Gabriel N. Wright was born in Fort Smith, Arkansas, March 2, 1877, the youngest of the five living children of Gabriel N., Sr., and Martha R. (Woodruff) Wright. Both parents were natives of Georgia, the father passing away at the age of seventy-six and the mother at sixty-five. During the Civil war his father was engaged in the manufacture of potash, an important commodity for use in the powder mills, for the southern government. At the close of the war he left Georgia and located at Fort Smith, Arkansas. By profession he was an architect and mechanical engineer, and after coming to Arkansas took the contract and built the first structures on the campus of the State University at Fayetteville. After following his business as a builder and contractor for a number of years he bought a plantation near Van Buren and became extensively engaged in the raising of cotton. Subsequently he removed to Oklahoma City, and invested largely in real estate in that locality, but lived retired for several years before his death. He was a democrat in politics.
Gabriel N. Wright, Jr., grew up in Arkansas partly in the City of Fort Smith and partly on his father's plantation, was educated in the public schools and afterwards took a course in a business college at Oklahoma City. His first regular employment was in a lumber yard, from which he drifted into clerking for a merchandise house at Oklahoma City. Still later he was advanced to the position of manager of a department store, and varied that employment with travel on the road as a commercial salesman, for a dry goods house. Mr. Wright was one of the early settlers at Tulsa, having located there in 1905, when that town was just beginning its great boom. Here he opened a stock of clothing and still maintains that business, though it is now only one of his several activities.
In 1909 Mr. Wright became one of the leading stockholders in the Merchants and Planters Bank of Tulsa, and was soon afterwards elected president, an office he still holds. The Merchants and Planters Bank at the close of 1914 showed total resources of over $700,000. It has a capital of $50,000, with surplus and undivided profits of over $15,000, and the item of deposits figures at over $650,000. The list of directors include some of the leading business men in Tulsa and vicinity, and the other officers beside Mr. Wright are: E. L. Talman, J. Truman Nixon and F. M. Wooden, vice presidents, and F. A. Haver, cashier.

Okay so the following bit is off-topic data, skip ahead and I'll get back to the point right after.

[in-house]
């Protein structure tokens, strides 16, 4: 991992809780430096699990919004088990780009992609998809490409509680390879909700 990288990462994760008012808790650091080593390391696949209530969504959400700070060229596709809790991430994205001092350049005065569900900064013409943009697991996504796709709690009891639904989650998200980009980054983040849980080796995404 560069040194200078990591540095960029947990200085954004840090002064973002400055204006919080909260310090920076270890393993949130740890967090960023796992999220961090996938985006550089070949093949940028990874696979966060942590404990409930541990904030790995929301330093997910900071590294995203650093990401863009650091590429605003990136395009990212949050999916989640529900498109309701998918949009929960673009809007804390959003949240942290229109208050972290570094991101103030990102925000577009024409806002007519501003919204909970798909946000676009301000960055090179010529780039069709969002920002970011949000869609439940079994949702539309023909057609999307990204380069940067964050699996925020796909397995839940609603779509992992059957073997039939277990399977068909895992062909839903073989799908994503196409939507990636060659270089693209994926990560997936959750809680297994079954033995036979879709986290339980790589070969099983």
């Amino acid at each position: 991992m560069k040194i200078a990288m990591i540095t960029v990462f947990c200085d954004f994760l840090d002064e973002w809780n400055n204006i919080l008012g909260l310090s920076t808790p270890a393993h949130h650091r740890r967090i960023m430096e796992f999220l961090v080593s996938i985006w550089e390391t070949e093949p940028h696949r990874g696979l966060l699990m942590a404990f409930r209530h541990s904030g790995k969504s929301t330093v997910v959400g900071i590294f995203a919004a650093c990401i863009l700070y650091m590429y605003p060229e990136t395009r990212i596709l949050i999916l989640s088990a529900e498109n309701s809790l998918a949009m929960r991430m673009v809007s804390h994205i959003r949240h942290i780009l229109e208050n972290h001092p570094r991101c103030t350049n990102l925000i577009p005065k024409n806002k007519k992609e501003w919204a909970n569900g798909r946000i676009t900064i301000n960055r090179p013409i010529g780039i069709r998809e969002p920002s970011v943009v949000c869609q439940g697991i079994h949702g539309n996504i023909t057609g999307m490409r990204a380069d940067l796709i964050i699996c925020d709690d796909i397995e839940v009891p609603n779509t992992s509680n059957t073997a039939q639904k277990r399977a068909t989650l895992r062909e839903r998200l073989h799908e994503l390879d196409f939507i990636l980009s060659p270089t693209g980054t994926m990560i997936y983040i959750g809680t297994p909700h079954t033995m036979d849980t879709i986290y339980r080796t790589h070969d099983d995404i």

Mr. Wright is also president of the Wright Producing Company, an important firm engaged in bringing in and developing gas and oil wells in this vicinity. He is president of the Oklahoma Glazed Cement Pipe Company of Tulsa, the largest concern of its kind in this section of the state, and its products have a steady and growing demand in Tulsa and surrounding country and towns.
In this brief sketch only the major activities which have engaged Mr. Wright's attention have been noted, and Tulsa people say that for ten years he has been a ready and willing factor in helping to forward any movement to give Tulsa a better position among Oklahoma cities. At the present time he is serving as president of the Commercial Club, is a charter member of the Tulsa Lodge of Elks and is also affiliated with the Knights of Pythias. Politically his associations are with the democratic party.
On November 25, 1905, Mr. Wright married Eliza M. Stinson. Mrs. Wright is a native of Texas. They are the parents of three children: Norman, Jeannette and Catherine.
(A Standard History of Oklahoma, transcribed by Sandra Stutzman)


Prominent in democratic politics in Oklahoma, Mr. Hickman has served as postmaster of Coalgate since August 30, 1913. He is president of the Coalgate Publishing Company and for one term gave efficient service as mayor of Coalgate. For many years he has been connected with the upbuilding of Coal County and just reason to be proud of the fact that to his efforts can be traced many a substantial enterprise or advancement contributing greatly to the growth and prosperity of this section of the state. In every sense he is a representative citizen and a business man of marked capacity.